1. I loved school productions. My son couldn’t care less but my daughter was into theater. In her senior year of high school, she directed the senior play, which was a series of student written pieces. It involved supervising 95 people, including faculty and she did an amazing job. She also starred in another play in her junior year and had an awesome stage presence. It’s interesting how invested we get in these school plays, from kindergarten on up. We get so excited for our kids and we get to be proud out loud for a while.

      Liked by 1 person

  2. I was a happy mom. I was even a happy pregnant pre-mom. I less remember specific moments than a general sense of satisfaction with the process. Feeling that, over all, I’d done okay. That I hadn’t done any of the really stupid things I feared I could do, coming from such a dysfunctional family. If I start to dig around, specific memories pop up … but over all, I was imperfect, but okay. Not as good at the whole discipline thing as I needed to be, but better at the education and “goodness” stuff, which probably meant more to me anyway. And I still like the kid. Who isn’t such a kid anymore.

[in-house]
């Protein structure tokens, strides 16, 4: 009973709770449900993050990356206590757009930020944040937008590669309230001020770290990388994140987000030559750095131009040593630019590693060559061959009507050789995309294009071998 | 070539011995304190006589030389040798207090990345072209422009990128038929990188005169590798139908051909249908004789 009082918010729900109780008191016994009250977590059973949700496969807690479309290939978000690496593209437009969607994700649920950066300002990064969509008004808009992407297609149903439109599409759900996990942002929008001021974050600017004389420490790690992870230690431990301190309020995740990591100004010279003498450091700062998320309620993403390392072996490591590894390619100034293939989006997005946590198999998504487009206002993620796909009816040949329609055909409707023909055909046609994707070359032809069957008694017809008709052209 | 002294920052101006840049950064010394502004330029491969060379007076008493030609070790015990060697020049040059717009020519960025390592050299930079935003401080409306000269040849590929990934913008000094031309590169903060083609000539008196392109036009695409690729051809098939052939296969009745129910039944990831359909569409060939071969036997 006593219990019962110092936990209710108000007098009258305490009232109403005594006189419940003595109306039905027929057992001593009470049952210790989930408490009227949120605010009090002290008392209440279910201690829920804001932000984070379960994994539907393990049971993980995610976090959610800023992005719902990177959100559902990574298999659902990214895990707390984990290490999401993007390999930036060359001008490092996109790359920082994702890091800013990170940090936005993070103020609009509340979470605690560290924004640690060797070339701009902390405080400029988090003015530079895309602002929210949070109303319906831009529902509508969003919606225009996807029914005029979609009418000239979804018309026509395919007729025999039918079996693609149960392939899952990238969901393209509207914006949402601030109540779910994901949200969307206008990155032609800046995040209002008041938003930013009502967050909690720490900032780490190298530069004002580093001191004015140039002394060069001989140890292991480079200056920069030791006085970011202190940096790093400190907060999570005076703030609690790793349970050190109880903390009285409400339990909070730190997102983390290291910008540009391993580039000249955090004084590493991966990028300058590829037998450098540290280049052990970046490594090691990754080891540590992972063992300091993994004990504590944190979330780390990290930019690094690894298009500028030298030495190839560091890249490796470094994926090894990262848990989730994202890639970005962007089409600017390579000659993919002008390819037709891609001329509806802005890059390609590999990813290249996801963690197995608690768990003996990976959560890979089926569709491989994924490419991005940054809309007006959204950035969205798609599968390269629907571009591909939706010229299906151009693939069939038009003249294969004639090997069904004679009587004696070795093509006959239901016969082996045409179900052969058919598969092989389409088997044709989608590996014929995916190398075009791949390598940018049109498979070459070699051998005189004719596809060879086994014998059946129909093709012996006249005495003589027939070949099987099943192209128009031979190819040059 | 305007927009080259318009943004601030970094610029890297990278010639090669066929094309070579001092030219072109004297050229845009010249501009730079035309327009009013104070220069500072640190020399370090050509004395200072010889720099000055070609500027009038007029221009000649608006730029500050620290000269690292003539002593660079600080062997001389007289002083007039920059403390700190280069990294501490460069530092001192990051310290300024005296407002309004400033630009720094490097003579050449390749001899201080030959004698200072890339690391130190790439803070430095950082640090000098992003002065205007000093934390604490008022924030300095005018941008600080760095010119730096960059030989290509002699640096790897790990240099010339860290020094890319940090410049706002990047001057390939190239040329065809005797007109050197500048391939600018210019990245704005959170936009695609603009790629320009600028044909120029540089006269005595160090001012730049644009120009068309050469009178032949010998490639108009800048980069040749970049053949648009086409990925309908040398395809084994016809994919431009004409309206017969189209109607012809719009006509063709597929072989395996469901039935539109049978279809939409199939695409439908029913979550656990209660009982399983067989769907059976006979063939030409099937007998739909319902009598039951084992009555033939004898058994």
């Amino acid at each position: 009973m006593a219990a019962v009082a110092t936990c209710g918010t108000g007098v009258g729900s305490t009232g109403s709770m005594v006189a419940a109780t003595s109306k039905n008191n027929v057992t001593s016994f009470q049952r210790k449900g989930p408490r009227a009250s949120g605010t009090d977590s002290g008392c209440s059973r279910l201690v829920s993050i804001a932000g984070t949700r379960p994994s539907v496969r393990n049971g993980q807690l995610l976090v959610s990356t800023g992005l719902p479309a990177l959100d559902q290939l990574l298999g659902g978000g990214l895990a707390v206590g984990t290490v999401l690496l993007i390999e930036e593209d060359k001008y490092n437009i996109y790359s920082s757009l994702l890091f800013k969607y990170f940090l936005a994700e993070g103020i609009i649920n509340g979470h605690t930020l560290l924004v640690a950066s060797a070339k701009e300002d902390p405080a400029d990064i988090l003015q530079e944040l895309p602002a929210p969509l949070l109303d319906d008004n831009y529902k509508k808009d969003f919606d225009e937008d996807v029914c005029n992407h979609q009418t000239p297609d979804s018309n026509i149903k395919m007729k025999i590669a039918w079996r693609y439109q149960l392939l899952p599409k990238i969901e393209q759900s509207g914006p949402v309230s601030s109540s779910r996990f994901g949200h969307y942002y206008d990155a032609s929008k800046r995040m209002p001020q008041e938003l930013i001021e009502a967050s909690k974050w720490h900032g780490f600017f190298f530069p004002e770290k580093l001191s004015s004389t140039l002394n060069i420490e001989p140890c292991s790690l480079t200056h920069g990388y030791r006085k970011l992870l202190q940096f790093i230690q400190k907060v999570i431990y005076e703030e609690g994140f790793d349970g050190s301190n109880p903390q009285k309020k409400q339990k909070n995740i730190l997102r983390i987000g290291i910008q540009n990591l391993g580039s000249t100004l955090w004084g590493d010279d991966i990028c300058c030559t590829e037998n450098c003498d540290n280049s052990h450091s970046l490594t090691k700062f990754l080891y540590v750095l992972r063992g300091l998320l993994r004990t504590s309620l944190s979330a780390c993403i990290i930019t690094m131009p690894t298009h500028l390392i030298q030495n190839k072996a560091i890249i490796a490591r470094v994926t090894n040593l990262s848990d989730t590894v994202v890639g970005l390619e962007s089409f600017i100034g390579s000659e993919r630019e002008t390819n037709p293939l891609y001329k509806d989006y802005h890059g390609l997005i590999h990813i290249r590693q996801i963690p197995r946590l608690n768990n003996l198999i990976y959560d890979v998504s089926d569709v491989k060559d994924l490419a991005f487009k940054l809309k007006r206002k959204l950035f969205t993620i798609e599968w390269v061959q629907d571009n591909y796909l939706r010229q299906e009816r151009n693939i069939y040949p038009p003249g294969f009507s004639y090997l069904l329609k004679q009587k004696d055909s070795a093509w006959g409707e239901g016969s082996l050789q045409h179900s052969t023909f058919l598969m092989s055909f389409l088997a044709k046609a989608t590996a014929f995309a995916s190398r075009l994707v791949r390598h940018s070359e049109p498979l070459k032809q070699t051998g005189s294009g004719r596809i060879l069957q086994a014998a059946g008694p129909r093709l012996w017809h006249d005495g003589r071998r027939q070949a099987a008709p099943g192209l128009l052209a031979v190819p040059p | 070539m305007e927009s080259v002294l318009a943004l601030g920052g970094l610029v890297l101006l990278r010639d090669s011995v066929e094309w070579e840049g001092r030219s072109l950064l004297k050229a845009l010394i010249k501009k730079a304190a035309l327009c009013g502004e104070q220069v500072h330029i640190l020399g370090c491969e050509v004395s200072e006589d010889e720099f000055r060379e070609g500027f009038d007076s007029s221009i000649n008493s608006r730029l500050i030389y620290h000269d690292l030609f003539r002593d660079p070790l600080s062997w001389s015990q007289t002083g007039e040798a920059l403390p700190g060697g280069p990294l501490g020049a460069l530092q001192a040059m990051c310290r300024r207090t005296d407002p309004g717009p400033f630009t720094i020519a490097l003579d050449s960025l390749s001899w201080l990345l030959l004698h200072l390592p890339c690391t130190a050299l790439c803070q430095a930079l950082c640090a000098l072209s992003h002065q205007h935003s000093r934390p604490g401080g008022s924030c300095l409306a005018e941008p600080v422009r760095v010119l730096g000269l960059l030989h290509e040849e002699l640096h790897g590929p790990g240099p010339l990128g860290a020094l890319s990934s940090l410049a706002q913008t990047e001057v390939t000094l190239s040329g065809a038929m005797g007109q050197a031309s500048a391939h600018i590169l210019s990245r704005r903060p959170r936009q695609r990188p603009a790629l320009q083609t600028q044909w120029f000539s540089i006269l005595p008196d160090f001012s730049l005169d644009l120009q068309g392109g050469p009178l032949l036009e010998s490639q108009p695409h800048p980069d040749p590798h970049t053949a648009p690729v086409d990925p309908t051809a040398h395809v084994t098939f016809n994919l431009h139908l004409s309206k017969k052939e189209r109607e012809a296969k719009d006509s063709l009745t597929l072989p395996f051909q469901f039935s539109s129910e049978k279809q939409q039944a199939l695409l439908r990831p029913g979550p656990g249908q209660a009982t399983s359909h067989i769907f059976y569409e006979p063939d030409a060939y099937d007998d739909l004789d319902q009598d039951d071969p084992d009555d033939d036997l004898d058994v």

1. I obviously loved being a mom too. It was harder than I had ever imagined but also more rewarding. I still have to put my ‘Mom’ hat on occasionally with my adult kids but mostly I can just enjoy them as wonderful people and wonderful friends. I was much better at making them decent people than I was at disciplining them. Though they are both responsible, organized, efficient and well functioning adults. Slobs, but well functioning.I’m a bit of a slob too, so nobody’s perfect.


      1. I think our generation weren’t good disciplinarians. We didn’t like discipline and were reluctant to do it, though sometimes it was exactly what they needed. Jeff was even worse than me, which was pretty bad.


        1. My kids remember me being strict about the important things, not about cleaning your room or going to bed exactly on time.